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Statue of Liberty

Statue of Liberty
The Statue of Liberty, more formally known as "Liberty Enlightening the World," stands in New York Harbor as a welcome to all: returning Americans, visitors, and immigrants alike.

The statue was intended as a centennial gift, and a sign of friendship between France and the United States. According to the National Park Service:

"Sculptor Frederic Auguste Bartholdi was commissioned to design a sculpture with the year 1876 in mind for completion, to commemorate the centennial of the American Declaration of Independence. The Statue was a joint effort between America and France and it was agreed upon that the American people were to build the pedestal, and the French people were responsible for the Statue and its assembly here in the United States. However, lack of funds was a problem on both sides of the Atlantic Ocean. In France, public fees, various forms of entertainment, and a lottery were among the methods used to raise funds. In the United States, benefit theatrical events, art exhibitions, auctions and prize fights assisted in providing needed funds. Meanwhile in France, Bartholdi required the assistance of an engineer to address structural issues associated with designing such a colossal copper sculpture. Alexandre Gustave Eiffel (designer of the Eiffel Tower) was commissioned to design the massive iron pylon and secondary skeletal framework which allows the Statue's copper skin to move independently yet stand upright. Back in America, fund raising for the pedestal was going particularly slowly, so Joseph Pulitzer (noted for the Pulitzer Prize) opened up the editorial pages of his newspaper, The World, to support the fund raising effort. Pulitzer used his newspaper to criticize both the rich who had failed to finance the pedestal construction and the middle class who were content to rely upon the wealthy to provide the funds. Pulitzer's campaign of harsh criticism was successful in motivating the people of America to donate.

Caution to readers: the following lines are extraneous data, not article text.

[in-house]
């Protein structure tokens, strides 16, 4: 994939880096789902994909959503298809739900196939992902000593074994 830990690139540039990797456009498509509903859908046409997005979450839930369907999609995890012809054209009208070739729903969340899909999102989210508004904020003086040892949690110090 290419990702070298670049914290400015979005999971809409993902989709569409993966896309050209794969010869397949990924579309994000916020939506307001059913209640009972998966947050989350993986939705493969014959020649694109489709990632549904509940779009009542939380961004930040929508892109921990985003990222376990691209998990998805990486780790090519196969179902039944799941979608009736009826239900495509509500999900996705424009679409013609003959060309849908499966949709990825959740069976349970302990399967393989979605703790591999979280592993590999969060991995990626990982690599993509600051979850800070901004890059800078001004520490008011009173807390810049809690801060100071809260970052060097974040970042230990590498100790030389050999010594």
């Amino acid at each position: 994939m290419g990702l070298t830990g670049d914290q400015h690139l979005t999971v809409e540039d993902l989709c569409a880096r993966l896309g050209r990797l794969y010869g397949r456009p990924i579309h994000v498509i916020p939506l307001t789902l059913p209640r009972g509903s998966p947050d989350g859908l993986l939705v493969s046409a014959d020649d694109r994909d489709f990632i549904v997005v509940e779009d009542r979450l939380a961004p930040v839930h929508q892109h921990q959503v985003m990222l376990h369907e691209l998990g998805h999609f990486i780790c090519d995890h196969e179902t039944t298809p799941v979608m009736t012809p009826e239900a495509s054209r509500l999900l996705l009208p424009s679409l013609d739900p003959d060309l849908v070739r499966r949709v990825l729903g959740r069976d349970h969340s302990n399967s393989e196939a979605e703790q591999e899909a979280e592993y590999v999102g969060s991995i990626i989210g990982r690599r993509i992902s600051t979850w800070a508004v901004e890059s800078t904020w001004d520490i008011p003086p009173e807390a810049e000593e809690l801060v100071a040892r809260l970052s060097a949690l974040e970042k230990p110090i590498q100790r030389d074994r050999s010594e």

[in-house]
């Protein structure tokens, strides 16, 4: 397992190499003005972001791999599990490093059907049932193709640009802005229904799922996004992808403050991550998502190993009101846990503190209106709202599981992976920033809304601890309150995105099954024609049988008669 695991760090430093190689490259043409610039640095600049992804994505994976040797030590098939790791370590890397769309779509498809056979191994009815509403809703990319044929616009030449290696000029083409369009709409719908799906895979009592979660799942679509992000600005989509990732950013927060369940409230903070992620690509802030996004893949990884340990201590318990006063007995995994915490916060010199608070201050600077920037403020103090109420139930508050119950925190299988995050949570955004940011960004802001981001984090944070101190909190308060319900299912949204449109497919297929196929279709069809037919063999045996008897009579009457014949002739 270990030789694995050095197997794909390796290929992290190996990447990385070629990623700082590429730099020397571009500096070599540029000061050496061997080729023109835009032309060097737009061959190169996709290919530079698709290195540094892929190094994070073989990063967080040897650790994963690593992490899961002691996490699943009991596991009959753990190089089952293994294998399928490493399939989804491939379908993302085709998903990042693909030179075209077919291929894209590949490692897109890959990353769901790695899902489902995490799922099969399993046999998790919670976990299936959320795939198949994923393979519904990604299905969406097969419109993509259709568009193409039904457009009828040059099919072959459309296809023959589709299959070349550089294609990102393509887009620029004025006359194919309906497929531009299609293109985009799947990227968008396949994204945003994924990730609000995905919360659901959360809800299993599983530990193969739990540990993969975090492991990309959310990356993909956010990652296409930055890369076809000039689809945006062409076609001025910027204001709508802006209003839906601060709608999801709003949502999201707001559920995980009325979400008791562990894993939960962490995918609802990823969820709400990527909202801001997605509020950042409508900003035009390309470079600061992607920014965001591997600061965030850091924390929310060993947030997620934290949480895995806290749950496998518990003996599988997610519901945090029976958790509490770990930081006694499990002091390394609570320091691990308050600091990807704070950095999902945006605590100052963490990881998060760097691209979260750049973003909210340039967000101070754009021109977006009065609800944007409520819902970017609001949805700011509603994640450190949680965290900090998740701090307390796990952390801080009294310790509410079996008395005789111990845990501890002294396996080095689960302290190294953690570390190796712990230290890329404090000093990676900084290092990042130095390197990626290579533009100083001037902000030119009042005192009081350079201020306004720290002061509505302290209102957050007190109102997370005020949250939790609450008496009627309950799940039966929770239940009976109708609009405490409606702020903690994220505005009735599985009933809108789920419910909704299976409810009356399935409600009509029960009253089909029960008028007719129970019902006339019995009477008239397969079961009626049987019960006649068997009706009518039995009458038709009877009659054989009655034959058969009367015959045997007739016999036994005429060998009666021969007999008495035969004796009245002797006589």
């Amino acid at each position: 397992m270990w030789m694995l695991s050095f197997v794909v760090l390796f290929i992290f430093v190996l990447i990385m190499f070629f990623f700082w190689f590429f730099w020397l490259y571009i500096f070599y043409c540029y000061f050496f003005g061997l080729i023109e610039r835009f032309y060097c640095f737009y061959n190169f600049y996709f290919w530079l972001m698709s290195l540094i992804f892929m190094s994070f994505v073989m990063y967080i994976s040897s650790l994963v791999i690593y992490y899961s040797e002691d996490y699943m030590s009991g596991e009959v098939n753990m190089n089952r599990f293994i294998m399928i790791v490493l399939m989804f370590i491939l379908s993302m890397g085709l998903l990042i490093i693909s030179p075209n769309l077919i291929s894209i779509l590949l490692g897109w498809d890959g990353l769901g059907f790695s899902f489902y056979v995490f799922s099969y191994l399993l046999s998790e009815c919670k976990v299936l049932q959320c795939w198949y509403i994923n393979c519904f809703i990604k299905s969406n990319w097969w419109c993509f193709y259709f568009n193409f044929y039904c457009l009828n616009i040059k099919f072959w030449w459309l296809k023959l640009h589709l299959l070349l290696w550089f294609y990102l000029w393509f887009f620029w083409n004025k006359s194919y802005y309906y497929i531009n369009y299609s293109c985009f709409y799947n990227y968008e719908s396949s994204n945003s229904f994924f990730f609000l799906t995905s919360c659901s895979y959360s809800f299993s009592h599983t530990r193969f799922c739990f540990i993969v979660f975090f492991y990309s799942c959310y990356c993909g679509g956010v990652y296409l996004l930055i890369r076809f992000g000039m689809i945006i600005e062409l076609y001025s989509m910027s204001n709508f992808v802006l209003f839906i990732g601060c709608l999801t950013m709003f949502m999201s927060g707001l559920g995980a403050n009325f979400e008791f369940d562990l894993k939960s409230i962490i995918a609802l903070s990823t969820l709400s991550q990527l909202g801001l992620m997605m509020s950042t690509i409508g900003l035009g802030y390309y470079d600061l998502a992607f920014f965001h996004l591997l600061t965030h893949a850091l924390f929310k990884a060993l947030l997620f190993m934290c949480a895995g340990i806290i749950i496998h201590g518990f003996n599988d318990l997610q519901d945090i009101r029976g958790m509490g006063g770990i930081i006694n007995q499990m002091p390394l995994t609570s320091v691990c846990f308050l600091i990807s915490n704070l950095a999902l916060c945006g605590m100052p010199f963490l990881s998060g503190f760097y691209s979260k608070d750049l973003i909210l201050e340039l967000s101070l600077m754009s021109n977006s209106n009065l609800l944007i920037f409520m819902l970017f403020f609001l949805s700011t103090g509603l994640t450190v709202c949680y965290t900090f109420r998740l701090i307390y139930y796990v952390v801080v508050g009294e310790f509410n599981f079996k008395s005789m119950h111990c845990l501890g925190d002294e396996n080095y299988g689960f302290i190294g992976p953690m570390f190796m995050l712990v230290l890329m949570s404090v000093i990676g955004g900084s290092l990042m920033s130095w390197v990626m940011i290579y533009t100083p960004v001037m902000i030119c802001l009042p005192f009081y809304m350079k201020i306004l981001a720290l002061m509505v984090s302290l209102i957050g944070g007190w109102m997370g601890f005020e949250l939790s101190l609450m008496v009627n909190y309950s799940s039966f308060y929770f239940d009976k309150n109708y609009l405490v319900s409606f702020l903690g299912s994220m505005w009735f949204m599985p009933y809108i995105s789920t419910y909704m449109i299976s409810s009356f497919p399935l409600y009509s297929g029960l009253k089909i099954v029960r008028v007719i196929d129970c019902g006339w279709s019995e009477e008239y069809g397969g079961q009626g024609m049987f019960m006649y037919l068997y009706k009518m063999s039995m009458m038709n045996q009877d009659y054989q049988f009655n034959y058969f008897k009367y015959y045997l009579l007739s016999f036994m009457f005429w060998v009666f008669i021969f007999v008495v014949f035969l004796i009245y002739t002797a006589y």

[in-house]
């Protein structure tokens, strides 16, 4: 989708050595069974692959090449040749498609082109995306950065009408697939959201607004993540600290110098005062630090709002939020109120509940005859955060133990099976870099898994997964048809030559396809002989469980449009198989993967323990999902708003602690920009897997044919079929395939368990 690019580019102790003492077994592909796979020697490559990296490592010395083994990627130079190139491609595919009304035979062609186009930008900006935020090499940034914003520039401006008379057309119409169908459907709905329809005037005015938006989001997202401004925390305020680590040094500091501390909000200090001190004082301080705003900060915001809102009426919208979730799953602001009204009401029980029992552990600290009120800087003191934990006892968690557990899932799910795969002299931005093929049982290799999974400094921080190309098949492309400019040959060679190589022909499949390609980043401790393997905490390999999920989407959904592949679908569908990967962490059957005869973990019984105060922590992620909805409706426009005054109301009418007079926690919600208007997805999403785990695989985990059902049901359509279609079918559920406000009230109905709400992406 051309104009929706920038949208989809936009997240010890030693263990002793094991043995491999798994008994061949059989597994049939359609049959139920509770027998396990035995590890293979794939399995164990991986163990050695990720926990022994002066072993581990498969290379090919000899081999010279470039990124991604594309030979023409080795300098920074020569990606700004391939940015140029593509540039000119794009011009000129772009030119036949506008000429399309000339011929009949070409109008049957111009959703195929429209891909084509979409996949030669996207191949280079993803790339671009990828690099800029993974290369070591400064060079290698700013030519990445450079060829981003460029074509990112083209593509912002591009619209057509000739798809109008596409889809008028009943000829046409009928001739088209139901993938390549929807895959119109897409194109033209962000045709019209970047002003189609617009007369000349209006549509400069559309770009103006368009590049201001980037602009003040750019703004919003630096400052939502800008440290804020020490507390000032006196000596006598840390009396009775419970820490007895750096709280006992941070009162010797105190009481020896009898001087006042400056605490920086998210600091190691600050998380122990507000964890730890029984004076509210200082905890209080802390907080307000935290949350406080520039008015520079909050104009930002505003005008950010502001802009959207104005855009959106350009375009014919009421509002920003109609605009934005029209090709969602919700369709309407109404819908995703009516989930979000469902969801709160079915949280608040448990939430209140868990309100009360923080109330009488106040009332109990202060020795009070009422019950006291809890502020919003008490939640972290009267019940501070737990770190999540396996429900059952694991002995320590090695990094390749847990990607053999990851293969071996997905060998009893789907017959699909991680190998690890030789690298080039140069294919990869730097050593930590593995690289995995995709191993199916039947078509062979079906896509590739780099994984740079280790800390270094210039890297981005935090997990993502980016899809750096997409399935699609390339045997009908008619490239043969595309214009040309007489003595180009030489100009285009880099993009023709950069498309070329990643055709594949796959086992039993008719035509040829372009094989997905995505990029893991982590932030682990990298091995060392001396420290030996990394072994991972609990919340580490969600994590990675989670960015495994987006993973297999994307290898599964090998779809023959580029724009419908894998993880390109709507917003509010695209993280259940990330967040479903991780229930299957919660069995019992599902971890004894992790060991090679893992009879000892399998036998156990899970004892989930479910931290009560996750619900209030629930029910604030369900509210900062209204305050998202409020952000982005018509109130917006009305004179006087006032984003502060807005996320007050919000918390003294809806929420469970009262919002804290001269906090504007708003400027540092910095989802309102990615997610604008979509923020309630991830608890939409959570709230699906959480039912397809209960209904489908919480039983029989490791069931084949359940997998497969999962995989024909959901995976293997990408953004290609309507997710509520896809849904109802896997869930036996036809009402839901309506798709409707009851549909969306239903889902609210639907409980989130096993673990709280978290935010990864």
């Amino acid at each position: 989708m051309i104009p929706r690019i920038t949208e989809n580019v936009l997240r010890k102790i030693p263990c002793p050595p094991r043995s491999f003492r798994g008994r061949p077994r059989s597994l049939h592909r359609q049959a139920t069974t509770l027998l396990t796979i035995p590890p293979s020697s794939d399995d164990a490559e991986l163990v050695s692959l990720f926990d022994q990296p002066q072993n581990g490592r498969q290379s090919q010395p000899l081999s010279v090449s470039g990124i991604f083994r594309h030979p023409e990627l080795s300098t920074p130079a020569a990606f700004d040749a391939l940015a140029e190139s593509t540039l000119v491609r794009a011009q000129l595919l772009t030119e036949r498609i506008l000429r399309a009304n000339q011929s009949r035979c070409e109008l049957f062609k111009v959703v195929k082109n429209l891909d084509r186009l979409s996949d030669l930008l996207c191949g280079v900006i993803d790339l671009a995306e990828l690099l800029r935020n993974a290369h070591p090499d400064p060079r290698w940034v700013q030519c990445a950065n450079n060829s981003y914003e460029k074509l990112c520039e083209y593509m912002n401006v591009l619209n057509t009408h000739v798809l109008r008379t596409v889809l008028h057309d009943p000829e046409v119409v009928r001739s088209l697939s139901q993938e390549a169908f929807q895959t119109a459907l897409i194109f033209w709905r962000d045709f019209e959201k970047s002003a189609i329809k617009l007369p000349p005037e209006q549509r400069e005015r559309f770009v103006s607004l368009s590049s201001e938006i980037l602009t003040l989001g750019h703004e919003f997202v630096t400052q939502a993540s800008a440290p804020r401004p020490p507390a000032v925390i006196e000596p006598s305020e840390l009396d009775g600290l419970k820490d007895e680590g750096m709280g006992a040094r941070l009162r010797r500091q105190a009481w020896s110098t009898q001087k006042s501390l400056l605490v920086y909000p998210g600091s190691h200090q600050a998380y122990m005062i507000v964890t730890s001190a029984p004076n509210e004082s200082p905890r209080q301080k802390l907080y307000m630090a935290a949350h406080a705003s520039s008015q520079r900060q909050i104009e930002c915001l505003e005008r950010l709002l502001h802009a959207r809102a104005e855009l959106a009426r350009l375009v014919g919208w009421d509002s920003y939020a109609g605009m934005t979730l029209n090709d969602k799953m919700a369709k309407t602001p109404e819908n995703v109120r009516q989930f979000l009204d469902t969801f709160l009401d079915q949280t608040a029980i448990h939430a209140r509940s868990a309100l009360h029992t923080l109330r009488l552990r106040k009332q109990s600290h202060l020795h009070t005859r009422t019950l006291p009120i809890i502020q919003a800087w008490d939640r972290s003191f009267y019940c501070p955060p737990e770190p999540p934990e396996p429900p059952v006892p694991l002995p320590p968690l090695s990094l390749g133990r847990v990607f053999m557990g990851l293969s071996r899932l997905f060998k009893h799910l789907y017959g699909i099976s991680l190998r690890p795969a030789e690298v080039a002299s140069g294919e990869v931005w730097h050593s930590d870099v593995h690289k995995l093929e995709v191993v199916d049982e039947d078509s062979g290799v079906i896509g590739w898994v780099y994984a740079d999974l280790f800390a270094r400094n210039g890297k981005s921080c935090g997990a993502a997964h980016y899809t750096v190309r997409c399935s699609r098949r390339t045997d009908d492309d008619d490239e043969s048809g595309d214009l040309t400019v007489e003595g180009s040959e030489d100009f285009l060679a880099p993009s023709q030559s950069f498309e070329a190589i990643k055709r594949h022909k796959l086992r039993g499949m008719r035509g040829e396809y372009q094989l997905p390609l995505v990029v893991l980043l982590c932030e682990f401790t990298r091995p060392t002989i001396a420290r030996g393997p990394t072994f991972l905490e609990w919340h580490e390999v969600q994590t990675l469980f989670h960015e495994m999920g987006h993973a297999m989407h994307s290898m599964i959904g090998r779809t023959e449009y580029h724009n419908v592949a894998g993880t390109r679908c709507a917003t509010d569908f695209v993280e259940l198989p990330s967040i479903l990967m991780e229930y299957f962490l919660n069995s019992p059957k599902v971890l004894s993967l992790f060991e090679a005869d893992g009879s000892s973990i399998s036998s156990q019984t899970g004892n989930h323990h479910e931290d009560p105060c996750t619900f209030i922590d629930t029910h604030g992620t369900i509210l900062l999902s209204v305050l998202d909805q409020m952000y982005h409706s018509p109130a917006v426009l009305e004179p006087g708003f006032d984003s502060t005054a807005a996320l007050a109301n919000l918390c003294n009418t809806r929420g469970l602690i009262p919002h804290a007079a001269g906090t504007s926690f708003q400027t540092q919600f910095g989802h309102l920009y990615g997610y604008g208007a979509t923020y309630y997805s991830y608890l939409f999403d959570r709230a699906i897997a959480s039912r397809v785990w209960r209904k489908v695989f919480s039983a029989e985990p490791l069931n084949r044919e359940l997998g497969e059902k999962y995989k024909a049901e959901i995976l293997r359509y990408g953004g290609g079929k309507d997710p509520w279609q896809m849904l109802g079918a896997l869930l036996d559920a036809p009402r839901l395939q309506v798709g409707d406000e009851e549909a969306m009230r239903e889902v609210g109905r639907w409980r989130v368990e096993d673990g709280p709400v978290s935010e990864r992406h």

"Financing for the pedestal was completed in August 1885, and pedestal construction was finished in April of 1886. The Statue was completed in France in July, 1884 and arrived in New York Harbor in June of 1885 on board the French frigate 'Isere' which transported the Statue of Liberty from France to the United States. In transit, the Statue was reduced to 350 individual pieces and packed in 214 crates. The Statue was re-assembled on her new pedestal in four months time. On October 28, 1886, the dedication of the Statue of Liberty took place in front of thousands of spectators. She was a centennial gift ten years late."

The Statue of Liberty copy on the river Seine in Paris, France. Given to the city in 1885, it faces west, towards the original Liberty in New York.
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The statue is normally open to visitors, who arrive by ferry and can climb up into her crown, which provides a broad view of New York Harbor[?]. A museum in the pedestal--accessible by elevator--presents the history of the statue. [The statue and island were closed in the aftermath of the destruction of the World Trade Center; currently, only the grounds of Liberty Island are open again for visitation; the Monument, museum, crown, and all outdoor observation decks are still closed.]

Extensive renovations were performed before the statue's centennial in 1986, including a new gold layer on the torch, which now shines over New York Harbor at night. The Statue of Liberty was reopened to the public on July 5 after this extensive refurbishing.

A smaller-scale copy of the Statue of Liberty is placed in Paris, France, where it stands on an island in the river Seine, looking down the river, towards the Atlantic Ocean and hence towards its "larger sister" in New York.

The statue is often used as a symbol that personifies the entire nation of America, much like Uncle Sam.

The Emma Lazarus[?] poem "The New Colossus" was written for the statue, and is engraved on the pedestal.



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